Author Archives: Russ

The Overoptimization Meltdown

In simple terms Meltdown and Spectre are simple vulnerabilities to understand. Imagine a gang of thieves waiting for a stage coach carrying a month’s worth of payroll.

There are two roads the coach could take, and a fork, or a branch, where the driver decides which one to take. The driver could take either one. What is the solution? Station robbers along both sides of the branch, and wait to see which one the driver chooses. When you know, pull the resources from one branch to the other, so you can effectively rob the stage. This is much the same as a modern processor handling a branch—the user could have put anything into some field, or retreived anything from a database, that might cause the software to run one of two sets of instructions. There is no way for the processor to know, so it runs both of them.

To run both sets of instructions, the processor will pull in the contents of specific memory locations, and begin exexuting code across these memory locations. Some of these memory locations might not be pieces of memory the currently running software is supposed to be able to access, but this is not Continue reading

Is Networking a Commodity?

Is networking becoming a commodity? Do we all need to worry about losing our jobs as network engineers because no-one cares about how a commodity is created or provided? Maybe it is time to take a second look at the commodity craze.

Reaction: Why Safe Harbors will Fail

Copyright law, at least in the United States, tends to be very strict. You can copy some portion of a work under “fair use” rules, but, for most works, you must ask permission before sharing content created by someone else. But what about content providers? If a content provider user uploads a “song cover,” for instance—essentially a remake of a popular song, not intended to create commercial value for the individual user—should the provider be required to take the content down as a violation of copyright? Content providers argue they should not be required to remove such content. For instance, in a recent article published by the EFF—

Platform safe harbors have been in the crosshairs of copyright industry lobbyists throughout 2017. All year EFF has observed them advancing their plans around the world to weaken or eliminate the legal protections that have enabled the operation of platforms as diverse as YouTube, the Internet Archive, Reddit, Medium, and many thousands more. Copyright safe harbor rules empower these platforms by ensuring that they are free to host user-uploaded content, without manually vetting it (or, worse, automatically filtering it) for possible copyright infringements. Without that legal protection, it would be impossible for Continue reading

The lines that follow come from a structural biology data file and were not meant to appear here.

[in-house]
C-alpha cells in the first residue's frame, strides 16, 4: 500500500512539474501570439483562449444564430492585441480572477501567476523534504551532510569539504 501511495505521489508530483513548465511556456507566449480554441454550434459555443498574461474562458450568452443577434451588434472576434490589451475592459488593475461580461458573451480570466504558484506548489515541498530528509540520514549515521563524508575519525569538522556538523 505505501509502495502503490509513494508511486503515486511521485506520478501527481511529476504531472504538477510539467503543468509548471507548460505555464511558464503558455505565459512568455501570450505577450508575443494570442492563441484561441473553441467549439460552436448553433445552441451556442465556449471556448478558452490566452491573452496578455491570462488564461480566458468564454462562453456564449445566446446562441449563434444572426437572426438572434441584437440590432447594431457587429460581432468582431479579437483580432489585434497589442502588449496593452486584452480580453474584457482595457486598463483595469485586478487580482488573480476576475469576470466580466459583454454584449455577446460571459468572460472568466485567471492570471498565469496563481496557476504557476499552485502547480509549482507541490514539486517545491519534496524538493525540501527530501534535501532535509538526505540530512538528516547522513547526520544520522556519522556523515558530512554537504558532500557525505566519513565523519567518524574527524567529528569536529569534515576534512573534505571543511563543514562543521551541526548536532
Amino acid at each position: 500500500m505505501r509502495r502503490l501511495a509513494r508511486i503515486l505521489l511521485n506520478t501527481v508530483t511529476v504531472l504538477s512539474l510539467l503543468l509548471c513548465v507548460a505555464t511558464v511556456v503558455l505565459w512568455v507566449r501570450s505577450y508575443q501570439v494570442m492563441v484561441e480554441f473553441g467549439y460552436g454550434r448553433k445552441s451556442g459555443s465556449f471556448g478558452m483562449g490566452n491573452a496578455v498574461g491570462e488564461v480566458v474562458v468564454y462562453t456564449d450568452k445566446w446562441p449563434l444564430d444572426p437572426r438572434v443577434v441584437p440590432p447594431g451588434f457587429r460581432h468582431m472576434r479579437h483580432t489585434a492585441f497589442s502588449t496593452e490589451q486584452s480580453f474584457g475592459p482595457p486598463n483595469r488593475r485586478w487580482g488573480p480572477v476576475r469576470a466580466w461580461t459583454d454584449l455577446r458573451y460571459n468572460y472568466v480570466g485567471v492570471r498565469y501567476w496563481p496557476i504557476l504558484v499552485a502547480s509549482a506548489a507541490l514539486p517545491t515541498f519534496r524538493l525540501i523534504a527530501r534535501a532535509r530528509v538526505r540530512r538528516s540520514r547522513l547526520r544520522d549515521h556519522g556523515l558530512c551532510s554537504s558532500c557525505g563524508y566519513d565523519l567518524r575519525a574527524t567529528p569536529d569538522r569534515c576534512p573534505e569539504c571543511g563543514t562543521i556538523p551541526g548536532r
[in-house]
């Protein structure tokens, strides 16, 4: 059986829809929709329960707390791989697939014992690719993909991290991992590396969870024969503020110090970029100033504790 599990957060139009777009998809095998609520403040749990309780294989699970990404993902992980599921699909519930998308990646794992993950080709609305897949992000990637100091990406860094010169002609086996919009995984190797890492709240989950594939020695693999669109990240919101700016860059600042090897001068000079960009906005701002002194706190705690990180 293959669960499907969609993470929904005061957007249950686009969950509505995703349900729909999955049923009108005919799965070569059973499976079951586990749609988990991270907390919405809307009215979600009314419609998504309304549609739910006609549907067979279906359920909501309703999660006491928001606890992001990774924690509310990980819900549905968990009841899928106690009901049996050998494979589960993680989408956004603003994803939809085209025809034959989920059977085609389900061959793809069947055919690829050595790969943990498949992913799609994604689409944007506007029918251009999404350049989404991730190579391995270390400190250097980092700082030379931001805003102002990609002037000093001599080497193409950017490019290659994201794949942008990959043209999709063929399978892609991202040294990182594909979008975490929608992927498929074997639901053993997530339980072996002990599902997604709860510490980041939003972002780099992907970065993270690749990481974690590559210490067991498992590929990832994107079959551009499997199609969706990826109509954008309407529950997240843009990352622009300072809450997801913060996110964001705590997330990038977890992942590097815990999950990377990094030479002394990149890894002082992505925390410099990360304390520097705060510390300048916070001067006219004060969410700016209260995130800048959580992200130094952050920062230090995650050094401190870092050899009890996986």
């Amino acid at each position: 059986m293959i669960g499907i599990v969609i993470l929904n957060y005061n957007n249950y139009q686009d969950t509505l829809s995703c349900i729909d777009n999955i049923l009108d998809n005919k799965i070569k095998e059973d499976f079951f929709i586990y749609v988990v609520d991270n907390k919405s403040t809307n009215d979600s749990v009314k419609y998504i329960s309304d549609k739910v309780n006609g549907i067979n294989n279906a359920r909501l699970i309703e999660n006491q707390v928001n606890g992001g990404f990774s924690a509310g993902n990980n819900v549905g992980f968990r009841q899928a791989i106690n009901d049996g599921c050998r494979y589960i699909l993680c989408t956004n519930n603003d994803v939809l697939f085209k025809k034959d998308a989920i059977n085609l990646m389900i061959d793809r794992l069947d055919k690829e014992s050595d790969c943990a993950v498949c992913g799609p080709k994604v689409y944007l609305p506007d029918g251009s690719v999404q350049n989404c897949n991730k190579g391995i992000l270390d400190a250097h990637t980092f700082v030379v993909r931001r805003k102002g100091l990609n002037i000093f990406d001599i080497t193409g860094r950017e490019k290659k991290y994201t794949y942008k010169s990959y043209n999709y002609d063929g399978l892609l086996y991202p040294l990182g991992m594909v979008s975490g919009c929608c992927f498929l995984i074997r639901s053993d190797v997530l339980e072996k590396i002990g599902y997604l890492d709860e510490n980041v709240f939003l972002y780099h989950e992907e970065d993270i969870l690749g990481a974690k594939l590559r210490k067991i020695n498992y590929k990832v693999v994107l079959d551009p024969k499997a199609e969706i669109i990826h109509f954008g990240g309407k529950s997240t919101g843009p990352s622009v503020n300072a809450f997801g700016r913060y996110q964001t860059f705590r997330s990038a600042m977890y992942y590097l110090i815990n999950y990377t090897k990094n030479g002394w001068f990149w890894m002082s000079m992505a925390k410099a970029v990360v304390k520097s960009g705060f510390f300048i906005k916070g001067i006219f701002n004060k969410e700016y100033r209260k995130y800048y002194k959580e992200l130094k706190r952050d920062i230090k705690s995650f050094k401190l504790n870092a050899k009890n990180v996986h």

Section 10 Routing Loops

A (long) time ago, a reader asked me about RFC4456, section 10, which says:

Care should be taken to make sure that none of the BGP path attributes defined above can be modified through configuration when exchanging internal routing information between RRs and Clients and Non-Clients. Their modification could potentially result in routing loops. In addition, when a RR reflects a route, it SHOULD NOT modify the following path attributes: NEXT_HOP, AS_PATH, LOCAL_PREF, and MED. Their modification could potentially result in routing loops.

On first reading, this seems a little strange—how could modifying the next hop, Local Preference, or MED at a route reflector cause a routing loop? While contrived, the following network illustrates the principle.

Note the best path, from an IGP perspective, from C to E is through B, and the best path, from an IGP perspective, from B to D is through C. In this case, a route is advertised over eBGP from F towards E and D. These two eBGP speakers, in turn, advertise the route to their iBGP neighbors, B and C. Both B and C are route reflectors, so they both reflect the route on to A, which advertises the route to some other Continue reading

Adminstravia 010918

I’ve reorganized the menu on the left just a little, combining some items under “reading,” and adding a new item called “topics.” Under this new item, you’ll find collections of articles on specific topics from other sources, starting with the ‘net neutrality page and the meltdown and spectre post reformatted as a page, with some new additions. I’m always trying to find new ways to organize the information here, making it easier to find things; hopefully this is a useful change.

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